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While writing her forthcoming cookbook, The Banh Mi Handbook (July 2014), California-based author Andrea Nguyen went on a mission to create the perfect bread recipe for the Vietnamese sandwiches. She wanted it to be crispy but not too crusty on the outside, and light and airy within. “You don’t want that fancy bread that has a long ferment,” she says. “That will tear up the roof of your mouth.” What she learned along the way: It’s actually very hard to master lowbrow white bread. Here, she explains the process behind creating a perfect recipe.
1. Start with existing recipes. “There are a lot of recipes out there that call for rice flour, with people saying that’s why the Vietnamese loaves are so light. Well, those came out like lead.”
2. Go to the source. “I started asking Vietnamese bakers for advice and no one would share a thing. Even my parents tried helping me out, trying to convince the bakers that I was a just a writer. Everyone was suspicious. They thought I was going to reveal their secrets and their business would go down the drain. Finally, one baker told me that a lot of the bakers use dough conditioners—something to make the bread extra light. These conditioners were never listed on the labels and no one would admit to using them.”
3. Expand the search. “I realized that banh mi rolls are a bit like the Mexican bolillo rolls. Cookbook author Kate Leahy started doing some research and learned that in Mexico, there’s something called mejorante para pan—bread improver—sold at most markets. I went to some local Mexican markets and I couldn’t find it.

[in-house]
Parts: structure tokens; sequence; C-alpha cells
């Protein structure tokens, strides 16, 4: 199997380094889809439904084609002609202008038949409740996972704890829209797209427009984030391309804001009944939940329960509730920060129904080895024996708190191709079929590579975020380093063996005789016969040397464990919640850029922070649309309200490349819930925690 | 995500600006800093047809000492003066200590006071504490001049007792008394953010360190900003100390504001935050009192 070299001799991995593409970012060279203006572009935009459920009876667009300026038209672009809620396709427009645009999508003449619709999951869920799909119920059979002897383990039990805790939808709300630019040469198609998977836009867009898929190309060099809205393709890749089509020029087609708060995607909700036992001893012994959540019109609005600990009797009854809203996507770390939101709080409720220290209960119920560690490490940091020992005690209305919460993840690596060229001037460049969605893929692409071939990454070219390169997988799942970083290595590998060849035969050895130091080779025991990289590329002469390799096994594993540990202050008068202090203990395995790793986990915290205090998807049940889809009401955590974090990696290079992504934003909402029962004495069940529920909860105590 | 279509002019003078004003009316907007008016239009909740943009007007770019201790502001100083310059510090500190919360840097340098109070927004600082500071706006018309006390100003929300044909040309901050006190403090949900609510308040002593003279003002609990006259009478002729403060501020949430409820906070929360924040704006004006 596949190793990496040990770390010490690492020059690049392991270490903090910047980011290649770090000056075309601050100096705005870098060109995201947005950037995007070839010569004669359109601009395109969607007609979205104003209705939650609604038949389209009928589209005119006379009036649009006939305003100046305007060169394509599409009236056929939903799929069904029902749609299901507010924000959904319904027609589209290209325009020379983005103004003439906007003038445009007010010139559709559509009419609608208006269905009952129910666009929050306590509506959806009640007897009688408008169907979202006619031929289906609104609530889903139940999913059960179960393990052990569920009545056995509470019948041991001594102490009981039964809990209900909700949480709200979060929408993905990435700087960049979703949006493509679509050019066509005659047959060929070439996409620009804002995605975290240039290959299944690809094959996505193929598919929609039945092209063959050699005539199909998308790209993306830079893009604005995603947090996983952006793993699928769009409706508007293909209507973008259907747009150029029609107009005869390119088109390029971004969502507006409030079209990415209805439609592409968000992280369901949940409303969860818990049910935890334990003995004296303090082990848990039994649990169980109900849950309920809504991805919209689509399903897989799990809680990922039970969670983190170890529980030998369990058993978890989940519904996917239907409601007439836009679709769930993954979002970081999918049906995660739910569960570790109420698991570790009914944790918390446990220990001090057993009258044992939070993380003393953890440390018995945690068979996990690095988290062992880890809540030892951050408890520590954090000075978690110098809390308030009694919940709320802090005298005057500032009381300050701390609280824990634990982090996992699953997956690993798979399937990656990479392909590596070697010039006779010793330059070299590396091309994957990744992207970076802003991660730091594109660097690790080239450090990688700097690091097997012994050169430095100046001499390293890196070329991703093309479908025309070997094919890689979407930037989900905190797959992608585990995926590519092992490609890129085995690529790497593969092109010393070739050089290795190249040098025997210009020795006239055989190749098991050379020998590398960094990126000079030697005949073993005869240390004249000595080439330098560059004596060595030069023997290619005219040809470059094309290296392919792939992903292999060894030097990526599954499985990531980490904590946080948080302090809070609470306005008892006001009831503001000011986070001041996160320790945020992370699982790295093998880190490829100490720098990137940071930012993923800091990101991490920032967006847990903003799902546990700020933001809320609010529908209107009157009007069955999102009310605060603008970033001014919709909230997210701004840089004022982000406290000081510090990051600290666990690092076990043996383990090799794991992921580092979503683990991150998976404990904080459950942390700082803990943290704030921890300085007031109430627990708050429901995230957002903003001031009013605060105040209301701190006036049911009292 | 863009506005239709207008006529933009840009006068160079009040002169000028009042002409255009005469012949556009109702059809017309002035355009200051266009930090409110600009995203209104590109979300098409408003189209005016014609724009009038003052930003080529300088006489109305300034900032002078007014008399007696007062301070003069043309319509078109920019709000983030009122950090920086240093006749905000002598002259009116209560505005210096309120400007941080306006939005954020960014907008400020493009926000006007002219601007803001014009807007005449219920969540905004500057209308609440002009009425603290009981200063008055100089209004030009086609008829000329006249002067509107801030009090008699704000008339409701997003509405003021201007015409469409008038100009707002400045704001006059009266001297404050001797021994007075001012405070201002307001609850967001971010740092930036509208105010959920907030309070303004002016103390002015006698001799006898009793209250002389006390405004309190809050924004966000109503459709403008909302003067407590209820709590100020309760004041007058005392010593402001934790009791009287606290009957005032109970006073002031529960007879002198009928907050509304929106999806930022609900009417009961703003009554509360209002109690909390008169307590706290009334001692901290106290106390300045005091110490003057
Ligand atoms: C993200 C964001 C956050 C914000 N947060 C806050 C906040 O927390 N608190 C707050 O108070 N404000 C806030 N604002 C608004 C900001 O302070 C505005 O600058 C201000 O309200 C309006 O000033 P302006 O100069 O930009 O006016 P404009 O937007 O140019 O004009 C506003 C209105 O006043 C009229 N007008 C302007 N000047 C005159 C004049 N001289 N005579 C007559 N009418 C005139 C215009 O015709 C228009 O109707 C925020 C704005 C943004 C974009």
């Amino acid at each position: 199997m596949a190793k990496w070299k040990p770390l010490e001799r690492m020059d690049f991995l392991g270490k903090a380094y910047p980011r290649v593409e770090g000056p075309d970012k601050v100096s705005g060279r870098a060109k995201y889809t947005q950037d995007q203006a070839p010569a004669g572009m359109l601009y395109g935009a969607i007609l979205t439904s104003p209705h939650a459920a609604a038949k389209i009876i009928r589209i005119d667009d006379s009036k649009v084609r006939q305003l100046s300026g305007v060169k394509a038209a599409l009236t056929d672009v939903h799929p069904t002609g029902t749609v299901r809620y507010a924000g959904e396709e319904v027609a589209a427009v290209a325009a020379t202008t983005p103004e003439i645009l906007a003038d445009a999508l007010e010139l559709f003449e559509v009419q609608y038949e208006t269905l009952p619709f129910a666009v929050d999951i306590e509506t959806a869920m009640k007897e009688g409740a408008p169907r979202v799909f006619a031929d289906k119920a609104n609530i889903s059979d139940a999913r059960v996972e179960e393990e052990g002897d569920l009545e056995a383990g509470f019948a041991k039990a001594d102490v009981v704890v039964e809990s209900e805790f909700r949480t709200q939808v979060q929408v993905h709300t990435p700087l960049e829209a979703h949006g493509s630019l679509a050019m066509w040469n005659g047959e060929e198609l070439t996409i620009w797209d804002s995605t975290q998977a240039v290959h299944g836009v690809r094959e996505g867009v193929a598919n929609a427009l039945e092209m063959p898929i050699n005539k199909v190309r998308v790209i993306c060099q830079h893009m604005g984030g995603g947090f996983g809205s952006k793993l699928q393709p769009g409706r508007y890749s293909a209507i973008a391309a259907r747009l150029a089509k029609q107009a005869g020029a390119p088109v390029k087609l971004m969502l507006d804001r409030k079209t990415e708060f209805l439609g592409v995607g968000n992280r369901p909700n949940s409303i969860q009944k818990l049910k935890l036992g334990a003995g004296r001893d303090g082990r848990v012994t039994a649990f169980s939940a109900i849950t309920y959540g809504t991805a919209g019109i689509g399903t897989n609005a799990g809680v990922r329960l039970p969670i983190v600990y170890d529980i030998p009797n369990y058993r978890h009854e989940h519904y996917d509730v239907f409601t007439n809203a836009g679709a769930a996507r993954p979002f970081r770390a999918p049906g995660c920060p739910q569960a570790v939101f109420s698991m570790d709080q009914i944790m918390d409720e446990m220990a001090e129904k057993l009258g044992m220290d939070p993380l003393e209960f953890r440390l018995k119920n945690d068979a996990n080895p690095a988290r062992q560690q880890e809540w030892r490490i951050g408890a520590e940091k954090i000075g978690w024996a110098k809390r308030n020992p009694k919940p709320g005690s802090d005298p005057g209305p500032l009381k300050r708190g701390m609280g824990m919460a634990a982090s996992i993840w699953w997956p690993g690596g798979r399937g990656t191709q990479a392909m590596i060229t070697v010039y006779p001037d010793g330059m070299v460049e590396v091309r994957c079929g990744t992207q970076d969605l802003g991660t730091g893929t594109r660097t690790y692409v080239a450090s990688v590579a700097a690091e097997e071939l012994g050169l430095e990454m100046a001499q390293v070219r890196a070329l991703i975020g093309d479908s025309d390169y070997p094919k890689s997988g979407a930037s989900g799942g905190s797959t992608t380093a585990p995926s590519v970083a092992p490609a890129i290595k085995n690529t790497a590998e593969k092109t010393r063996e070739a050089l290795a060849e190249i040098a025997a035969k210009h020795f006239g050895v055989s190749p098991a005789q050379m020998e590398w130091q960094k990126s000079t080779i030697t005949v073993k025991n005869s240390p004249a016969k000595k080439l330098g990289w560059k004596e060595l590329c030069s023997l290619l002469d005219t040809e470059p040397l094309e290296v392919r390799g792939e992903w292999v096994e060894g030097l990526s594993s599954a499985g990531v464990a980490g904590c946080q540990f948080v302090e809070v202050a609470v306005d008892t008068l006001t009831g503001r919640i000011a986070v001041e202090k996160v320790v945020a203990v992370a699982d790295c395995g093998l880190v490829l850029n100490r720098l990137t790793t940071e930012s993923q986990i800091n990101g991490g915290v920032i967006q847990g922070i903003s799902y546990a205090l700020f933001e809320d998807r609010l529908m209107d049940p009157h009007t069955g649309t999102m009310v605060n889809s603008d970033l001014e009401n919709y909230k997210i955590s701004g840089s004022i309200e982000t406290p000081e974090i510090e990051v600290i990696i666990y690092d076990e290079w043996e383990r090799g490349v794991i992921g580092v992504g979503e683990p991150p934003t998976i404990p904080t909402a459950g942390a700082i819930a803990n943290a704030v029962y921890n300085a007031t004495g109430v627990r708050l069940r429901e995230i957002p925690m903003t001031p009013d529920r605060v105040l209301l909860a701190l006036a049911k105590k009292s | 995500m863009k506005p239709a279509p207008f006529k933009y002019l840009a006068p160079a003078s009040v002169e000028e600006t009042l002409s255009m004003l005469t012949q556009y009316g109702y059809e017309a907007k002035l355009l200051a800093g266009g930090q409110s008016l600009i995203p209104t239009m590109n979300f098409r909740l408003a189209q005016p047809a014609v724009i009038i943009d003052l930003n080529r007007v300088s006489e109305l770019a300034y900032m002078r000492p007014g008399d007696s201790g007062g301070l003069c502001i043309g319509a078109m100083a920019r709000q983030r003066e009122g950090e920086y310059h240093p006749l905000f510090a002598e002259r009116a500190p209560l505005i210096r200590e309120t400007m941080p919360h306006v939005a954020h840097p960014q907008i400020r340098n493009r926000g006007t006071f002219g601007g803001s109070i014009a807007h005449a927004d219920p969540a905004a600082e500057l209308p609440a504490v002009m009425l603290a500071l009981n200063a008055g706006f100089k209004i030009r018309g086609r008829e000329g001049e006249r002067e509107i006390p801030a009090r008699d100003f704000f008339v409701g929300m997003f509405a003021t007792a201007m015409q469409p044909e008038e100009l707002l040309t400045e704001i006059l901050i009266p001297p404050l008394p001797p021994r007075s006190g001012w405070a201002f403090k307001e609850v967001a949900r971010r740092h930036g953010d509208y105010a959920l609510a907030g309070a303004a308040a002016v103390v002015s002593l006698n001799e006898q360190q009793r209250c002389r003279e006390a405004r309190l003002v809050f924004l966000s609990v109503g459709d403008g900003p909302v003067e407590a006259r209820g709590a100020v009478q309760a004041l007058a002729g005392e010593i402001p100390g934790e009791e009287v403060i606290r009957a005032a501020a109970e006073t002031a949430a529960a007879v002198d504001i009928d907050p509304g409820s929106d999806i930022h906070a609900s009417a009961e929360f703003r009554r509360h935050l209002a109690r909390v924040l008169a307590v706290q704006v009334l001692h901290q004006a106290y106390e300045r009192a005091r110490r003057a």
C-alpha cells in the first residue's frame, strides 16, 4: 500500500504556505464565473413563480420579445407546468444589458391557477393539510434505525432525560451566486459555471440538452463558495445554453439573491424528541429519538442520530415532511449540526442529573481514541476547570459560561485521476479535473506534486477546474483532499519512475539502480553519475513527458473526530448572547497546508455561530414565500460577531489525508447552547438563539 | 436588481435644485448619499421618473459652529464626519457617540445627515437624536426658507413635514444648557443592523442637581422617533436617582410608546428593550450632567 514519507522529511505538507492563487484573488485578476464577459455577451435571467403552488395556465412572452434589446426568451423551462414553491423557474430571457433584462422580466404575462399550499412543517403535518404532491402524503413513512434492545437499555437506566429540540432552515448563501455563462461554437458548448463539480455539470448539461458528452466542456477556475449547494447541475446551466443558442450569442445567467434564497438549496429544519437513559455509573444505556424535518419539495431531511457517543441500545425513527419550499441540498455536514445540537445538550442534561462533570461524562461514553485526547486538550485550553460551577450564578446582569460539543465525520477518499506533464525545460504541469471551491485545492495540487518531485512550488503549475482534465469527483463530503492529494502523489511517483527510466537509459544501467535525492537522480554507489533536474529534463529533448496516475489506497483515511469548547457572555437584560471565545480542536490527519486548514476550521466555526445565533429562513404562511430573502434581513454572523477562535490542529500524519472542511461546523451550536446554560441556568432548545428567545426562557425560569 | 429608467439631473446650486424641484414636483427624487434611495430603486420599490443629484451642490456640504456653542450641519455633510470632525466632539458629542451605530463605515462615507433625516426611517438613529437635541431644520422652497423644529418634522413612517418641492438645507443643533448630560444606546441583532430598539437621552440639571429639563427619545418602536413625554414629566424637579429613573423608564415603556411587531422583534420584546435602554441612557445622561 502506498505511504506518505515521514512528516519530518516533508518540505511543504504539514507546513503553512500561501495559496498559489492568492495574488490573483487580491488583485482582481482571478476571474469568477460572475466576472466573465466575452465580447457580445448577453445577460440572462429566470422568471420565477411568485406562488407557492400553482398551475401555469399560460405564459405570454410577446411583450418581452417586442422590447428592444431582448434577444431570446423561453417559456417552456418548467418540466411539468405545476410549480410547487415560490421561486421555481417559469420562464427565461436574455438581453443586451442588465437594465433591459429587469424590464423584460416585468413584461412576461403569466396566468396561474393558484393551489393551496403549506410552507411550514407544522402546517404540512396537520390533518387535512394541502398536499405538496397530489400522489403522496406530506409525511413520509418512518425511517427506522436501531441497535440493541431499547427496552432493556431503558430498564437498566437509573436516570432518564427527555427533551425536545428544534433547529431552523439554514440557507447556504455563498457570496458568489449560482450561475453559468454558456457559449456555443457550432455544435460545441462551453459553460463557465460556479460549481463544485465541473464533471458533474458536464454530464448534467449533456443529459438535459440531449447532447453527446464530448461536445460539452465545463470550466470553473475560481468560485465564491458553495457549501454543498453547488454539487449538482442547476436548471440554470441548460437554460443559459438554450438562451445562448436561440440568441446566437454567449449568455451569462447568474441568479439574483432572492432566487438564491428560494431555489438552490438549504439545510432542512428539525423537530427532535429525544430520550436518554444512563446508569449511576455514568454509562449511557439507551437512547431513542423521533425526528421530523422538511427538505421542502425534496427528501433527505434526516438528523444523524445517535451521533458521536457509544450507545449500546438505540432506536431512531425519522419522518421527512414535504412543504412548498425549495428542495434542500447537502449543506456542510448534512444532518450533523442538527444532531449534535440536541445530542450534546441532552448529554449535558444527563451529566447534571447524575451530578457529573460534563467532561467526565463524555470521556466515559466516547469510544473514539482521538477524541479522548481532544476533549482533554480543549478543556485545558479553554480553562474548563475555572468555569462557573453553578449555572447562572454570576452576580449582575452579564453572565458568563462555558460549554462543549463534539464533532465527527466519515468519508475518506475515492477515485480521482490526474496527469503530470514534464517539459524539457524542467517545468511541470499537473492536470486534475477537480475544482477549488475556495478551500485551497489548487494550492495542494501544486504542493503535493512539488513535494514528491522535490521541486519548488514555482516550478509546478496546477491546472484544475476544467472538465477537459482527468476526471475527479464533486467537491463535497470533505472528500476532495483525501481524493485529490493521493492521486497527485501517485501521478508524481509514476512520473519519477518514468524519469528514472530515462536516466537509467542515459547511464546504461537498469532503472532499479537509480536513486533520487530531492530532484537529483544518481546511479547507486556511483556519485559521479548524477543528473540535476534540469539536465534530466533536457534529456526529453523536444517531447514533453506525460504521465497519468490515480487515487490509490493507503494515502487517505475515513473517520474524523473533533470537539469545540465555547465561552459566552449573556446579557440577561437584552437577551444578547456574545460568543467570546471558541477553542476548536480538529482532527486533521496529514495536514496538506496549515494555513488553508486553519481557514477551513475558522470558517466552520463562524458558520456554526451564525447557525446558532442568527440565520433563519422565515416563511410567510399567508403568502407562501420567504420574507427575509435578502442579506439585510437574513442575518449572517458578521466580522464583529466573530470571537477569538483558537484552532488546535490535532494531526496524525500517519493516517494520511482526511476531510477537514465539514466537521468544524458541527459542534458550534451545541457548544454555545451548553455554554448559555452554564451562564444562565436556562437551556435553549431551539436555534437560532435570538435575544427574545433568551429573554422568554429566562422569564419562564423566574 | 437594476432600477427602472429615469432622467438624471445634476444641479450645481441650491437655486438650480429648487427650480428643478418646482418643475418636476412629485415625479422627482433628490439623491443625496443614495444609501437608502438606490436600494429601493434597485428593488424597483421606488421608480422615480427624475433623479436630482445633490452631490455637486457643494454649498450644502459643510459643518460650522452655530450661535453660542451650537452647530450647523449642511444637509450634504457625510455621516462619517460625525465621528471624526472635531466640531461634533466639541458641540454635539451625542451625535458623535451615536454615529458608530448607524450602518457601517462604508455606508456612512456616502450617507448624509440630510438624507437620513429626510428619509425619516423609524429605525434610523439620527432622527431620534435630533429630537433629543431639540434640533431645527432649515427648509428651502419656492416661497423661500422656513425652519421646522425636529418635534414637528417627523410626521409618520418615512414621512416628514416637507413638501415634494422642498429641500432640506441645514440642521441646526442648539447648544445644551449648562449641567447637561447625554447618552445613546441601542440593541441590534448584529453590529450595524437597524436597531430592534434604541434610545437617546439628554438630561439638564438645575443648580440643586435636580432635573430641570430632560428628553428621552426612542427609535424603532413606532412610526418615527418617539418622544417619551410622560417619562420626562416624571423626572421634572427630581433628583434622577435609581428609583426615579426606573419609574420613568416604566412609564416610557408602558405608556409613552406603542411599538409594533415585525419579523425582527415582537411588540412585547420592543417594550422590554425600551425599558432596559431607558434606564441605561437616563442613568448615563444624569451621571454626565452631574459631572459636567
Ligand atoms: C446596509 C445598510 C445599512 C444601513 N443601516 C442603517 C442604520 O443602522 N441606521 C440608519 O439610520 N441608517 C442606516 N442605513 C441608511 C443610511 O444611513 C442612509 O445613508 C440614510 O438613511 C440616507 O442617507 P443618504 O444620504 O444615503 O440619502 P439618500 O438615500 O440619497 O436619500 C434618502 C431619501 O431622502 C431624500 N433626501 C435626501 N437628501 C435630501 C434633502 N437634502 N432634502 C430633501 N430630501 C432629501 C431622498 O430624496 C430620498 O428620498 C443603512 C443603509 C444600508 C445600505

“When I was down in East L.A., where there is a strong Mexican American community, I stopped in a market where they had the bolillo rolls. I mustered up all of my junior high and high school Spanish and asked if they sold the mejorante para pan. ‘What?’ the cashier replied, in perfect English.
“I’m looking for this stuff that makes bread dough rise,” I told her, while pointing to the rolls. The cashier led me to the back, to the older woman in a closet-size office. She didn’t know what I was talking about. She dragged out the baker. He didn’t use anything in his bread but flour, yeast and maseca, the corn flour.
“I asked chef Mary Sue Milliken, who uses similar bread for her cubano sandwiches, if they make bread at the restaurant. ‘No way,’ she told me. ‘It’s very hard to make that crap bread.’”
4. Get help from a chef. “I eventually met with Bryant Ng (an F&W Best New Chef 2012), who co-owns Spice Table in L.A. They had hired a Vietnamese baker to make the rolls for the banh mi they used to serve at lunch. The baker’s hands were completely stiff from baking bread for decades but he showed me everything. All he used was flour, yeast, sugar and water but there was something in his ratios and technique that made the bread the way it was.”
5. Start testing. “After I met with the baker at Spice Table, I worked on the recipe for three months. When I finally baked the bread for my parents, they told me, ‘This is how bread used to be in Vietnam.’ That validation meant so much.”
Nguyen will reveal the final bread recipe in her book, The Banh Mi Handbook: Recipes for Crazy-Delicious Vietnamese Sandwiches, out from Ten Speed Press in July 2014.
Kristin Donnelly is a former Food & Wine editor and co-founder of Stewart & Claire, an all-natural line of lip balms made in Brooklyn.